08 October 2012

Terrorists from different angles

Thriller | Kyle Mills / Stella Rimington | Fade / At Risk

OK, this one is going to be fast, as I've got to write three more (what a nice problem to have!). I'll write about Horizon by Lois McMaster Bujold later this week.

Fade by Kyle Mills is about an ex-Navy SEAL (USA) named Salam Al Fayed. He was named Fade because he could fade into the background, and because nobody in the rest of the team wanted their back to be had by someone named Al Fayed. Somewhere early in the book we get to know that Al Fayed is a second-generation American of Christian Arab parents. That made me wonder if a Muslim Arab in the same situation would not have become a SEAL, or whether some marketing person said the novel wouldn't fly in the market.

Okay, okay, you want to know what happened to Fade. Fade did all kinds of assassination missions for the CIA, until he was finally shot in the back. The bullet lodged near his spine. His best friend, Matt Egan, tried to get him some experimental surgery, which the bureaucracy couldn't process. Bitter, Fade worked for some Columbian drug barons as an enforcer, to get the money to pay for the operation, but by the time the bullet was inoperable.

In terror of falling down dead any day, he starts making furniture (of all things) for a living. Until Matt's new boss in Homeland Security (CIA not happy with Matt, so he has to move) decides to form a new crack team, and decides Fade can be induced to join up by getting threatened with jail time for the drug stuff. Voila: an anonymous tip to the police.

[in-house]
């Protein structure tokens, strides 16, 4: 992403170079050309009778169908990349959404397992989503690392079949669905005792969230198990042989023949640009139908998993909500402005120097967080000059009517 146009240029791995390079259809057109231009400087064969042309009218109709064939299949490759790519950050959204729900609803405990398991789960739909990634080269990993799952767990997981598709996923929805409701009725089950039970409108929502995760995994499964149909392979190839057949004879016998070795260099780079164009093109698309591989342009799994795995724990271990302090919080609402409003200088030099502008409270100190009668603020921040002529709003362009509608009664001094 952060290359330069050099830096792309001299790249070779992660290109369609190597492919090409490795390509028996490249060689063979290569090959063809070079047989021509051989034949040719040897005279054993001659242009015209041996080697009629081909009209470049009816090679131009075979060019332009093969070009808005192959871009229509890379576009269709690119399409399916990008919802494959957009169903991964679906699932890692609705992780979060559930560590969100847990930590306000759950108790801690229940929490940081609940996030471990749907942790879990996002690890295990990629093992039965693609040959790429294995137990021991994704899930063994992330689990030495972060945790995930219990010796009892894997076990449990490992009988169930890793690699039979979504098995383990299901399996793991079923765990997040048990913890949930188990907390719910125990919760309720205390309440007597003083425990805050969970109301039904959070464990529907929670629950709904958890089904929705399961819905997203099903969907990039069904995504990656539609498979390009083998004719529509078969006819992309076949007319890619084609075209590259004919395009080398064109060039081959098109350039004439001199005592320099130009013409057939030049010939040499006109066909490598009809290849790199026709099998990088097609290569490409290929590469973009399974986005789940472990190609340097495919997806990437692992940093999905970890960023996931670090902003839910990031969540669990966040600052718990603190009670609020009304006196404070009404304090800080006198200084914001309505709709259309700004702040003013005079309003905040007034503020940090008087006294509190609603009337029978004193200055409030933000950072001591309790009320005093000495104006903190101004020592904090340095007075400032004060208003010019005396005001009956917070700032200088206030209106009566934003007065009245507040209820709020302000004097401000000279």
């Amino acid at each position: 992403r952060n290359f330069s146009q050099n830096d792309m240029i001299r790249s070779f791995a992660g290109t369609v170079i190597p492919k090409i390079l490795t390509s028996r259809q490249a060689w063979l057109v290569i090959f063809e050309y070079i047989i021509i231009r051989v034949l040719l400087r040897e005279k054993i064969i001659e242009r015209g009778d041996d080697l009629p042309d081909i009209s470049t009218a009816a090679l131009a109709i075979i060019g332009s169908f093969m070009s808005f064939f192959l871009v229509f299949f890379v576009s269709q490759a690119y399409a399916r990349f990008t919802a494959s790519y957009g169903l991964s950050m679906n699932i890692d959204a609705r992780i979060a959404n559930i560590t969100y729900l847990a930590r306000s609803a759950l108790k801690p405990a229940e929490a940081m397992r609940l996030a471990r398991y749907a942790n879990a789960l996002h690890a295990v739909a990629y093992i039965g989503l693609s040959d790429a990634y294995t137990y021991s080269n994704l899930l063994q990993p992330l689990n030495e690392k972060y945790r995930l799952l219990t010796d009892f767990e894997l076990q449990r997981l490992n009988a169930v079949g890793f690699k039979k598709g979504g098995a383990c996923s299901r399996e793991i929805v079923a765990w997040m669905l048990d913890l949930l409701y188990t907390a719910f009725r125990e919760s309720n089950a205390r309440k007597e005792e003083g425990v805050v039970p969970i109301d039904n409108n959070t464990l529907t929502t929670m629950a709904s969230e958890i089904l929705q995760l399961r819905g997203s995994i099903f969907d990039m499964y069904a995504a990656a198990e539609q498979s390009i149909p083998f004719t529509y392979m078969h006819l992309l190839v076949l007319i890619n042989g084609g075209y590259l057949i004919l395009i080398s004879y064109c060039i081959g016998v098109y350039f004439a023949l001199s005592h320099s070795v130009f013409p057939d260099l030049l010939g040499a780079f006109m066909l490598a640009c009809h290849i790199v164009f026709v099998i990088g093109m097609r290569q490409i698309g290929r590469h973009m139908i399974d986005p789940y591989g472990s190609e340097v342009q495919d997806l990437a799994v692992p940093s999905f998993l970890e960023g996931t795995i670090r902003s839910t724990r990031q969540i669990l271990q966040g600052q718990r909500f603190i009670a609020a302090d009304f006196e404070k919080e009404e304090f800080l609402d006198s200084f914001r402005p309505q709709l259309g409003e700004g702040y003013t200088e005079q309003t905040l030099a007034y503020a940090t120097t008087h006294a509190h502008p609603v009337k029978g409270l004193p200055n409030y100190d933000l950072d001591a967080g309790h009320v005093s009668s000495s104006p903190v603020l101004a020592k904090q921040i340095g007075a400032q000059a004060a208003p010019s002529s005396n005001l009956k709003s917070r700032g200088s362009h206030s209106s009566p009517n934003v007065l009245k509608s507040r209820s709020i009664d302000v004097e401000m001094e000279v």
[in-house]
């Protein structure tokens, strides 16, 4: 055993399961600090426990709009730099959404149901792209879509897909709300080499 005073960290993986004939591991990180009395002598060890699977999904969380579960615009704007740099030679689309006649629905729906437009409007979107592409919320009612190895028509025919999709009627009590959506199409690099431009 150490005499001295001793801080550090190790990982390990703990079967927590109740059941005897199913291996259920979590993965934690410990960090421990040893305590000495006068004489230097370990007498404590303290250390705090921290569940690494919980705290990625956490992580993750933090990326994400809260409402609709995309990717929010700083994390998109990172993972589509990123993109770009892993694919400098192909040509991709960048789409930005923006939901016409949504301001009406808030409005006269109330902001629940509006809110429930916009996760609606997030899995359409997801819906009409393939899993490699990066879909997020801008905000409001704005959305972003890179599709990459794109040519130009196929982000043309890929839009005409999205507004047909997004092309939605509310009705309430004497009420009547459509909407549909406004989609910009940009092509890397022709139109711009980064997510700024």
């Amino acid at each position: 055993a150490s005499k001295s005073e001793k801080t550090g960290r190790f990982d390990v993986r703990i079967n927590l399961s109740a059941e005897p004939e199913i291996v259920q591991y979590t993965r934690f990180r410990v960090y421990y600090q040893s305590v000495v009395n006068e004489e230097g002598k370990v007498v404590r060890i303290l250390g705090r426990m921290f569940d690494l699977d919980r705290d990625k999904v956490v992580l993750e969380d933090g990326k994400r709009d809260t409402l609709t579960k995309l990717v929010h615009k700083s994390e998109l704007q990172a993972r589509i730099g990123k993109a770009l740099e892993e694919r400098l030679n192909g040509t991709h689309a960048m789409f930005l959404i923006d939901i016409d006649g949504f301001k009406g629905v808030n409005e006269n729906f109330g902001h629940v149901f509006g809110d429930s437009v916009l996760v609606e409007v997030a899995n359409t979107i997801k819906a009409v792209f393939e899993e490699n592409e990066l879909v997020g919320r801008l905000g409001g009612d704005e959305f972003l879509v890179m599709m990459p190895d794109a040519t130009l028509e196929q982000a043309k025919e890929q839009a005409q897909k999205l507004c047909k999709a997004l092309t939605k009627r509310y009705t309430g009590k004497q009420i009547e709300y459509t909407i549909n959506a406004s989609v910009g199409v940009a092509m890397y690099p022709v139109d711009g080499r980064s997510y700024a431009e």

Enter Karen Manning, a SWAT team leader whose boss is convinced that a woman in that position is a big mistake and seems to dedicate his life to running her out or running her down, whichever works when he gets up in the morning.

Karen's team hits Fade's house to arrest him, and he thinks Homeland Security is there to kill him. Uh oh.

Now Fade is on the run, hunted by all, Karen is thrown to the media wolves, well muzzled herself, and Matt and Hillel Strand (the boss) are on Fade's shortlist of people whose lives he must shorten immediately. Karen is trying to protect her reputation, Matt his family, and Hillel his career. Fade is just trying to kill Matt and Strand and then himself.

So they now all try to do the right thing by their own lights, and very different lights these are.

The bad guys get their comeuppance, is all I'm going to say, since you expect that. As to the good guys, they get different kinds of resolution each.

Read and enjoy!

Oh, wait there is At Risk to tell you about, too. I promised terrorists from different angles, didn't I? Stella Rimington's qualifications to tell this story are that she used to be M, the head of MI5. Okay, she was never called M, but the James Bond on-screen boss became a woman around the time Dame Stella became head of MI5 (I'm not 100% sure she is a Dame, but hey, artistic license, and you can google, too, if you try). So that means that you won't get any really stupid bloopers, the type that have real agents rolling on the floor, laughing their heads off.